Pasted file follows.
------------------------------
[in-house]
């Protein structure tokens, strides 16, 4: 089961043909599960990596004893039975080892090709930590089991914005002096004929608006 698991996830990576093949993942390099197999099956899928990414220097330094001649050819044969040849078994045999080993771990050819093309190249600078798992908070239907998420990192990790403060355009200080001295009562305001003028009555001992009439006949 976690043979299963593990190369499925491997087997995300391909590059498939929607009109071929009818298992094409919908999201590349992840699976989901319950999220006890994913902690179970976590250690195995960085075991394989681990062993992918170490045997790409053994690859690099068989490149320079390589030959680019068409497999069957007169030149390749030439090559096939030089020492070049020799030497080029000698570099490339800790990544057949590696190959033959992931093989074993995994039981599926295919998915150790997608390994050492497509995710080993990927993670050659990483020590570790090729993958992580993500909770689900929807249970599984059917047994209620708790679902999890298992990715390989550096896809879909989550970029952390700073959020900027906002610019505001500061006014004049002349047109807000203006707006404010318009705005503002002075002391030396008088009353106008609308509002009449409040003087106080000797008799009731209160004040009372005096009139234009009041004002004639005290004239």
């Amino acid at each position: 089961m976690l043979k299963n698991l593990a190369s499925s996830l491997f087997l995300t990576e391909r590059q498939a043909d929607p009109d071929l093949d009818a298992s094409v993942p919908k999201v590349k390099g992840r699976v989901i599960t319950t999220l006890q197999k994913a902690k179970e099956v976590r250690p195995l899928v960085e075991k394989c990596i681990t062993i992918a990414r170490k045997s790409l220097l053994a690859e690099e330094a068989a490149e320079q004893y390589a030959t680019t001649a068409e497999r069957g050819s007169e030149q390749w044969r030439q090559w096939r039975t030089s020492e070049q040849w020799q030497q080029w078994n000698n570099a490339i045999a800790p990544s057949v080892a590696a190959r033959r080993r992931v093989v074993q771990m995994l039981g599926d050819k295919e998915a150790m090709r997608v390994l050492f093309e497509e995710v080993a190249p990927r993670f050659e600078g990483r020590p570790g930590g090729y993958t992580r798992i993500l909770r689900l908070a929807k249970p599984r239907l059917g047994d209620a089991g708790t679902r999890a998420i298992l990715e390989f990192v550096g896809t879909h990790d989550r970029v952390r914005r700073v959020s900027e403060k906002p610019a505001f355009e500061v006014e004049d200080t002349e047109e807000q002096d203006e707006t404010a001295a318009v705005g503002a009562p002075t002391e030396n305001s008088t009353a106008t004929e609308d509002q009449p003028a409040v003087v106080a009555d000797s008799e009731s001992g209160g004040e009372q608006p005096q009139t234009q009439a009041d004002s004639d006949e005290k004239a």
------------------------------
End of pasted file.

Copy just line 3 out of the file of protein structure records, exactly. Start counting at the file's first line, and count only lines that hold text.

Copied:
């Amino acid at each position: 089961m976690l043979k299963n698991l593990a190369s499925s996830l491997f087997l995300t990576e391909r590059q498939a043909d929607p009109d071929l093949d009818a298992s094409v993942p919908k999201v590349k390099g992840r699976v989901i599960t319950t999220l006890q197999k994913a902690k179970e099956v976590r250690p195995l899928v960085e075991k394989c990596i681990t062993i992918a990414r170490k045997s790409l220097l053994a690859e690099e330094a068989a490149e320079q004893y390589a030959t680019t001649a068409e497999r069957g050819s007169e030149q390749w044969r030439q090559w096939r039975t030089s020492e070049q040849w020799q030497q080029w078994n000698n570099a490339i045999a800790p990544s057949v080892a590696a190959r033959r080993r992931v093989v074993q771990m995994l039981g599926d050819k295919e998915a150790m090709r997608v390994l050492f093309e497509e995710v080993a190249p990927r993670f050659e600078g990483r020590p570790g930590g090729y993958t992580r798992i993500l909770r689900l908070a929807k249970p599984r239907l059917g047994d209620a089991g708790t679902r999890a998420i298992l990715e390989f990192v550096g896809t879909h990790d989550r970029v952390r914005r700073v959020s900027e403060k906002p610019a505001f355009e500061v006014e004049d200080t002349e047109e807000q002096d203006e707006t404010a001295a318009v705005g503002a009562p002075t002391e030396n305001s008088t009353a106008t004929e609308d509002q009449p003028a409040v003087v106080a009555d000797s008799e009731s001992g209160g004040e009372q608006p005096q009139t234009q009439a009041d004002s004639d006949e005290k004239a």